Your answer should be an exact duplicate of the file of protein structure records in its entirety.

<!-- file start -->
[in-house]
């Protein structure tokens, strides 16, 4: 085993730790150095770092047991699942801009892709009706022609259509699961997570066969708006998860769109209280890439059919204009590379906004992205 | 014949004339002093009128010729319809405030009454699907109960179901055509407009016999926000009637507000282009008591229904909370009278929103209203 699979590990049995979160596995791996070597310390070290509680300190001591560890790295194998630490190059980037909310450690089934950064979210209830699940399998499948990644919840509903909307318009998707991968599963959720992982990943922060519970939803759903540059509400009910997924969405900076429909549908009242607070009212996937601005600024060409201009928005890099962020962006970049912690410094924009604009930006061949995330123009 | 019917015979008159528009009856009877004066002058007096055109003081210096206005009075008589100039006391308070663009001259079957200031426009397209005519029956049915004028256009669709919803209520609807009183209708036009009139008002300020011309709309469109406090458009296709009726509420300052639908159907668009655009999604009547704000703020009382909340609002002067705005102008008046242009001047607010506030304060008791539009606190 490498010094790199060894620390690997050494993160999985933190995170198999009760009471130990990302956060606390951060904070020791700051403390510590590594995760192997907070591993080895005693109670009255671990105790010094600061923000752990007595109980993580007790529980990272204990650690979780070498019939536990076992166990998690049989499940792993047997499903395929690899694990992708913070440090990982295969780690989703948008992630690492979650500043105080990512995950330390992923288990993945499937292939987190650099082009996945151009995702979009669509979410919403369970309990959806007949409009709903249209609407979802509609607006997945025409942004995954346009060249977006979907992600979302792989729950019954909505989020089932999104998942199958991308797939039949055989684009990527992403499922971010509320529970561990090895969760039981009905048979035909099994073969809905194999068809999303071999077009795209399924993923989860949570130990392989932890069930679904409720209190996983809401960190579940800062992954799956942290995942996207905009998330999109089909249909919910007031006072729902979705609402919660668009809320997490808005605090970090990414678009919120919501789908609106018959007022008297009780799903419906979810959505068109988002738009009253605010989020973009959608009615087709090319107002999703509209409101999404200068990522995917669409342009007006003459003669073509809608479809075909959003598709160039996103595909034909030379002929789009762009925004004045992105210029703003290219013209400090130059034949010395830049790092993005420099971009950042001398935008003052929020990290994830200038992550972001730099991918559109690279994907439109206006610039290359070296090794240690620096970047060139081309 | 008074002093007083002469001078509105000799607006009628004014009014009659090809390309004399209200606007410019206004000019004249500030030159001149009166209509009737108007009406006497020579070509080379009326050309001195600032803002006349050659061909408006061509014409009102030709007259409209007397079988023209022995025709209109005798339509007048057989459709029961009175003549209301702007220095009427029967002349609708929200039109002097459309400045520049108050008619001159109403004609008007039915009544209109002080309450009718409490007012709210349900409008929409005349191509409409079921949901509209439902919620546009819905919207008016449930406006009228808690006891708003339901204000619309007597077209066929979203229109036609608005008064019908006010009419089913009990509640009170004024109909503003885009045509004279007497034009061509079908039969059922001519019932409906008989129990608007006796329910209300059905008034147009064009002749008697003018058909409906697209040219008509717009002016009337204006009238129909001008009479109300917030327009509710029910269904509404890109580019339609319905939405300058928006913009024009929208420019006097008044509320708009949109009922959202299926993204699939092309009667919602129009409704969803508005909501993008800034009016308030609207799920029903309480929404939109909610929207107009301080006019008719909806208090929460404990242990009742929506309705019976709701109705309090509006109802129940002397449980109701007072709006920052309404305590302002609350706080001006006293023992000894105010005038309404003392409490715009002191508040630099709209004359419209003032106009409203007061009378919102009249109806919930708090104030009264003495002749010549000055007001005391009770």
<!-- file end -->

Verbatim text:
[in-house]
């Protein structure tokens, strides 16, 4: 085993730790150095770092047991699942801009892709009706022609259509699961997570066969708006998860769109209280890439059919204009590379906004992205 | 014949004339002093009128010729319809405030009454699907109960179901055509407009016999926000009637507000282009008591229904909370009278929103209203 699979590990049995979160596995791996070597310390070290509680300190001591560890790295194998630490190059980037909310450690089934950064979210209830699940399998499948990644919840509903909307318009998707991968599963959720992982990943922060519970939803759903540059509400009910997924969405900076429909549908009242607070009212996937601005600024060409201009928005890099962020962006970049912690410094924009604009930006061949995330123009 | 019917015979008159528009009856009877004066002058007096055109003081210096206005009075008589100039006391308070663009001259079957200031426009397209005519029956049915004028256009669709919803209520609807009183209708036009009139008002300020011309709309469109406090458009296709009726509420300052639908159907668009655009999604009547704000703020009382909340609002002067705005102008008046242009001047607010506030304060008791539009606190 490498010094790199060894620390690997050494993160999985933190995170198999009760009471130990990302956060606390951060904070020791700051403390510590590594995760192997907070591993080895005693109670009255671990105790010094600061923000752990007595109980993580007790529980990272204990650690979780070498019939536990076992166990998690049989499940792993047997499903395929690899694990992708913070440090990982295969780690989703948008992630690492979650500043105080990512995950330390992923288990993945499937292939987190650099082009996945151009995702979009669509979410919403369970309990959806007949409009709903249209609407979802509609607006997945025409942004995954346009060249977006979907992600979302792989729950019954909505989020089932999104998942199958991308797939039949055989684009990527992403499922971010509320529970561990090895969760039981009905048979035909099994073969809905194999068809999303071999077009795209399924993923989860949570130990392989932890069930679904409720209190996983809401960190579940800062992954799956942290995942996207905009998330999109089909249909919910007031006072729902979705609402919660668009809320997490808005605090970090990414678009919120919501789908609106018959007022008297009780799903419906979810959505068109988002738009009253605010989020973009959608009615087709090319107002999703509209409101999404200068990522995917669409342009007006003459003669073509809608479809075909959003598709160039996103595909034909030379002929789009762009925004004045992105210029703003290219013209400090130059034949010395830049790092993005420099971009950042001398935008003052929020990290994830200038992550972001730099991918559109690279994907439109206006610039290359070296090794240690620096970047060139081309 | 008074002093007083002469001078509105000799607006009628004014009014009659090809390309004399209200606007410019206004000019004249500030030159001149009166209509009737108007009406006497020579070509080379009326050309001195600032803002006349050659061909408006061509014409009102030709007259409209007397079988023209022995025709209109005798339509007048057989459709029961009175003549209301702007220095009427029967002349609708929200039109002097459309400045520049108050008619001159109403004609008007039915009544209109002080309450009718409490007012709210349900409008929409005349191509409409079921949901509209439902919620546009819905919207008016449930406006009228808690006891708003339901204000619309007597077209066929979203229109036609608005008064019908006010009419089913009990509640009170004024109909503003885009045509004279007497034009061509079908039969059922001519019932409906008989129990608007006796329910209300059905008034147009064009002749008697003018058909409906697209040219008509717009002016009337204006009238129909001008009479109300917030327009509710029910269904509404890109580019339609319905939405300058928006913009024009929208420019006097008044509320708009949109009922959202299926993204699939092309009667919602129009409704969803508005909501993008800034009016308030609207799920029903309480929404939109909610929207107009301080006019008719909806208090929460404990242990009742929506309705019976709701109705309090509006109802129940002397449980109701007072709006920052309404305590302002609350706080001006006293023992000894105010005038309404003392409490715009002191508040630099709209004359419209003032106009409203007061009378919102009249109806919930708090104030009264003495002749010549000055007001005391009770």